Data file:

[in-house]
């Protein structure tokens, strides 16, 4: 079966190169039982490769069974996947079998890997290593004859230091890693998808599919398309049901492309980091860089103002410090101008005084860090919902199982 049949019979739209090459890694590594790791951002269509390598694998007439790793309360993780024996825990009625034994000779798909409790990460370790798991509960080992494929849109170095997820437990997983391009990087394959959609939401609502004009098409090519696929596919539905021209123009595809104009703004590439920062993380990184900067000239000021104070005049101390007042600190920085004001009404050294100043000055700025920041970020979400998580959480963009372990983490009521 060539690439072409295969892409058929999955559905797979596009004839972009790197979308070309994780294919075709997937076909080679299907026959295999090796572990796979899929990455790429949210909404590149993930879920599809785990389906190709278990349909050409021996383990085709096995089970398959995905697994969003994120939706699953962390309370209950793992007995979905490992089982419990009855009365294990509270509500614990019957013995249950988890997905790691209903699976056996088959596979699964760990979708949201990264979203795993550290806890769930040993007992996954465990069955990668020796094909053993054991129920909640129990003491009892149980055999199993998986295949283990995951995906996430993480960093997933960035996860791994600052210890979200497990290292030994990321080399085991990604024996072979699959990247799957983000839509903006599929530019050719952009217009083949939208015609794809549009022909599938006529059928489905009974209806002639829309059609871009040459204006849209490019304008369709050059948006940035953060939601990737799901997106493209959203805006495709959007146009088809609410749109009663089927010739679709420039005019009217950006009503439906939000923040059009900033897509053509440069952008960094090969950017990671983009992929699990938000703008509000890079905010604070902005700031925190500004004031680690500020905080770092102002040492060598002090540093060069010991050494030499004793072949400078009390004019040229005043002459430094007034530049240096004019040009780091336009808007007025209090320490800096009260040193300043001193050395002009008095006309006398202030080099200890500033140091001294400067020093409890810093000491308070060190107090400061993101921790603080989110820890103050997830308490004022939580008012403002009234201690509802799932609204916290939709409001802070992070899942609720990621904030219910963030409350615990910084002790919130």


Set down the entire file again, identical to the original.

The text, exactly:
[in-house]
């Protein structure tokens, strides 16, 4: 079966190169039982490769069974996947079998890997290593004859230091890693998808599919398309049901492309980091860089103002410090101008005084860090919902199982 049949019979739209090459890694590594790791951002269509390598694998007439790793309360993780024996825990009625034994000779798909409790990460370790798991509960080992494929849109170095997820437990997983391009990087394959959609939401609502004009098409090519696929596919539905021209123009595809104009703004590439920062993380990184900067000239000021104070005049101390007042600190920085004001009404050294100043000055700025920041970020979400998580959480963009372990983490009521 060539690439072409295969892409058929999955559905797979596009004839972009790197979308070309994780294919075709997937076909080679299907026959295999090796572990796979899929990455790429949210909404590149993930879920599809785990389906190709278990349909050409021996383990085709096995089970398959995905697994969003994120939706699953962390309370209950793992007995979905490992089982419990009855009365294990509270509500614990019957013995249950988890997905790691209903699976056996088959596979699964760990979708949201990264979203795993550290806890769930040993007992996954465990069955990668020796094909053993054991129920909640129990003491009892149980055999199993998986295949283990995951995906996430993480960093997933960035996860791994600052210890979200497990290292030994990321080399085991990604024996072979699959990247799957983000839509903006599929530019050719952009217009083949939208015609794809549009022909599938006529059928489905009974209806002639829309059609871009040459204006849209490019304008369709050059948006940035953060939601990737799901997106493209959203805006495709959007146009088809609410749109009663089927010739679709420039005019009217950006009503439906939000923040059009900033897509053509440069952008960094090969950017990671983009992929699990938000703008509000890079905010604070902005700031925190500004004031680690500020905080770092102002040492060598002090540093060069010991050494030499004793072949400078009390004019040229005043002459430094007034530049240096004019040009780091336009808007007025209090320490800096009260040193300043001193050395002009008095006309006398202030080099200890500033140091001294400067020093409890810093000491308070060190107090400061993101921790603080989110820890103050997830308490004022939580008012403002009234201690509802799932609204916290939709409001802070992070899942609720990621904030219910963030409350615990910084002790919130």